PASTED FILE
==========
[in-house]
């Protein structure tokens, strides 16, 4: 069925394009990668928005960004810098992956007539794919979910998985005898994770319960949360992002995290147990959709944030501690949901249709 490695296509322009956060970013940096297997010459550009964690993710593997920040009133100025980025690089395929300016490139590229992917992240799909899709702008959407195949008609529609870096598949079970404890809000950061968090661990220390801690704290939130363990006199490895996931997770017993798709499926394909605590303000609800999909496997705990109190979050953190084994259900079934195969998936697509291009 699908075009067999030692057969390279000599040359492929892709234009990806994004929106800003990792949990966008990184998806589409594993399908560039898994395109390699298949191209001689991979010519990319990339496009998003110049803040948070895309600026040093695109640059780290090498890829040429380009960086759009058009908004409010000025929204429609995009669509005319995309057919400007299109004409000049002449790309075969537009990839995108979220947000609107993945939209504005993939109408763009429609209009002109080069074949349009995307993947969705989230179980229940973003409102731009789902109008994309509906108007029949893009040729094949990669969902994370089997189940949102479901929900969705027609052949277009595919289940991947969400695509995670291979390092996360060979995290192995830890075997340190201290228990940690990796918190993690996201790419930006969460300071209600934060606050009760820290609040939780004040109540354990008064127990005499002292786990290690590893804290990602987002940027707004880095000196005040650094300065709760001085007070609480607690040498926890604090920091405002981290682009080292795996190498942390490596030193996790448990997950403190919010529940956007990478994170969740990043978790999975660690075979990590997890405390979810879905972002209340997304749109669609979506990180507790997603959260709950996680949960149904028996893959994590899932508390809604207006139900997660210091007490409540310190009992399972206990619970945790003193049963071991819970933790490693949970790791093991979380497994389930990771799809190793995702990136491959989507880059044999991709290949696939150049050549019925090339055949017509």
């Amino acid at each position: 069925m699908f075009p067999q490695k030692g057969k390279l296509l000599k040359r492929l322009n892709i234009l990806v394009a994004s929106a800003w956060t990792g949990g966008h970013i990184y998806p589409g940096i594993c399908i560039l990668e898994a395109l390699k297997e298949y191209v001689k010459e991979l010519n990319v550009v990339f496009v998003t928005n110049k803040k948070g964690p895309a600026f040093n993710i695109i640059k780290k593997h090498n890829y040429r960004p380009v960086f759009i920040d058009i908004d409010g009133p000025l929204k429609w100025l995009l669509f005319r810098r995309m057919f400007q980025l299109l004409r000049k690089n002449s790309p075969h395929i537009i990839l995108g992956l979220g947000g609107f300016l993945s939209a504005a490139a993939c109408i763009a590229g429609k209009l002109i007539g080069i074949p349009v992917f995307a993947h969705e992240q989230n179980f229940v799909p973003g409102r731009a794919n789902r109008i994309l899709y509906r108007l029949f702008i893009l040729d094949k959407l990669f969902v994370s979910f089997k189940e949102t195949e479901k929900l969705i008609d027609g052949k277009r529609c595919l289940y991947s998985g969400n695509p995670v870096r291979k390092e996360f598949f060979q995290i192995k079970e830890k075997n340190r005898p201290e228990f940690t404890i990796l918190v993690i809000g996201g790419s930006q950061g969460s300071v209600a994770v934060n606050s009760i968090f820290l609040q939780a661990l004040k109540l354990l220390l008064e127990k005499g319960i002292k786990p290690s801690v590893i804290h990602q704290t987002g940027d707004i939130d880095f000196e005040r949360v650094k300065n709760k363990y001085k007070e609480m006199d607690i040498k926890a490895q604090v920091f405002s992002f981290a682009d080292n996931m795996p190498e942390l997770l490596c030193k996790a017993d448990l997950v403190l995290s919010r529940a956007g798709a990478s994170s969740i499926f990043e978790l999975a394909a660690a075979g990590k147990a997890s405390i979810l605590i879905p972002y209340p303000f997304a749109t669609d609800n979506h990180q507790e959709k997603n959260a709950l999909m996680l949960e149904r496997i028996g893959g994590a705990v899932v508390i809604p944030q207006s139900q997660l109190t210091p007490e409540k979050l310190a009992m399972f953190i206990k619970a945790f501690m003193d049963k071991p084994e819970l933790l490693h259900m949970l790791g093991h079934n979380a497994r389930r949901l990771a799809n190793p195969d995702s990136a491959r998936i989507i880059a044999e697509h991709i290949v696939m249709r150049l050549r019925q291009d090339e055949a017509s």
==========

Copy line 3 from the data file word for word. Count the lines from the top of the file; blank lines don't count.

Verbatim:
């Amino acid at each position: 069925m699908f075009p067999q490695k030692g057969k390279l296509l000599k040359r492929l322009n892709i234009l990806v394009a994004s929106a800003w956060t990792g949990g966008h970013i990184y998806p589409g940096i594993c399908i560039l990668e898994a395109l390699k297997e298949y191209v001689k010459e991979l010519n990319v550009v990339f496009v998003t928005n110049k803040k948070g964690p895309a600026f040093n993710i695109i640059k780290k593997h090498n890829y040429r960004p380009v960086f759009i920040d058009i908004d409010g009133p000025l929204k429609w100025l995009l669509f005319r810098r995309m057919f400007q980025l299109l004409r000049k690089n002449s790309p075969h395929i537009i990839l995108g992956l979220g947000g609107f300016l993945s939209a504005a490139a993939c109408i763009a590229g429609k209009l002109i007539g080069i074949p349009v992917f995307a993947h969705e992240q989230n179980f229940v799909p973003g409102r731009a794919n789902r109008i994309l899709y509906r108007l029949f702008i893009l040729d094949k959407l990669f969902v994370s979910f089997k189940e949102t195949e479901k929900l969705i008609d027609g052949k277009r529609c595919l289940y991947s998985g969400n695509p995670v870096r291979k390092e996360f598949f060979q995290i192995k079970e830890k075997n340190r005898p201290e228990f940690t404890i990796l918190v993690i809000g996201g790419s930006q950061g969460s300071v209600a994770v934060n606050s009760i968090f820290l609040q939780a661990l004040k109540l354990l220390l008064e127990k005499g319960i002292k786990p290690s801690v590893i804290h990602q704290t987002g940027d707004i939130d880095f000196e005040r949360v650094k300065n709760k363990y001085k007070e609480m006199d607690i040498k926890a490895q604090v920091f405002s992002f981290a682009d080292n996931m795996p190498e942390l997770l490596c030193k996790a017993d448990l997950v403190l995290s919010r529940a956007g798709a990478s994170s969740i499926f990043e978790l999975a394909a660690a075979g990590k147990a997890s405390i979810l605590i879905p972002y209340p303000f997304a749109t669609d609800n979506h990180q507790e959709k997603n959260a709950l999909m996680l949960e149904r496997i028996g893959g994590a705990v899932v508390i809604p944030q207006s139900q997660l109190t210091p007490e409540k979050l310190a009992m399972f953190i206990k619970a945790f501690m003193d049963k071991p084994e819970l933790l490693h259900m949970l790791g093991h079934n979380a497994r389930r949901l990771a799809n190793p195969d995702s990136a491959r998936i989507i880059a044999e697509h991709i290949v696939m249709r150049l050549r019925q291009d090339e055949a017509s």